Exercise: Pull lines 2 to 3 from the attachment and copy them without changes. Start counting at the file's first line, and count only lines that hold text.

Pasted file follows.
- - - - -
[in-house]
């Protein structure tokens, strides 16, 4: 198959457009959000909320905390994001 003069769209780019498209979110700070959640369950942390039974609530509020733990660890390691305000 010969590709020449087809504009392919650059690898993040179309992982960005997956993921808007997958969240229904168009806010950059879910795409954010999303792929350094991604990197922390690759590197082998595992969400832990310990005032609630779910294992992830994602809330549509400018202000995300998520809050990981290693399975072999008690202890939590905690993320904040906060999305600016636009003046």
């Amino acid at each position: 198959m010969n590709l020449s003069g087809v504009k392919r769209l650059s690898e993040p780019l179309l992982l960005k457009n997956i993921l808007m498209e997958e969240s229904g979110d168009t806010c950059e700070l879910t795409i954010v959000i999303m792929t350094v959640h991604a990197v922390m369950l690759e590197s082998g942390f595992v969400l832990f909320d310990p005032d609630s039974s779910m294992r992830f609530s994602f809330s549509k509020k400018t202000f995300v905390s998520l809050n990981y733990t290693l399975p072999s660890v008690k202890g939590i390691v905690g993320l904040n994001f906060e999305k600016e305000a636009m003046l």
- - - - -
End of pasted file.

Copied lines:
């Protein structure tokens, strides 16, 4: 198959457009959000909320905390994001 003069769209780019498209979110700070959640369950942390039974609530509020733990660890390691305000 010969590709020449087809504009392919650059690898993040179309992982960005997956993921808007997958969240229904168009806010950059879910795409954010999303792929350094991604990197922390690759590197082998595992969400832990310990005032609630779910294992992830994602809330549509400018202000995300998520809050990981290693399975072999008690202890939590905690993320904040906060999305600016636009003046």
């Amino acid at each position: 198959m010969n590709l020449s003069g087809v504009k392919r769209l650059s690898e993040p780019l179309l992982l960005k457009n997956i993921l808007m498209e997958e969240s229904g979110d168009t806010c950059e700070l879910t795409i954010v959000i999303m792929t350094v959640h991604a990197v922390m369950l690759e590197s082998g942390f595992v969400l832990f909320d310990p005032d609630s039974s779910m294992r992830f609530s994602f809330s549509k509020k400018t202000f995300v905390s998520l809050n990981y733990t290693l399975p072999s660890v008690k202890g939590i390691v905690g993320l904040n994001f906060e999305k600016e305000a636009m003046l």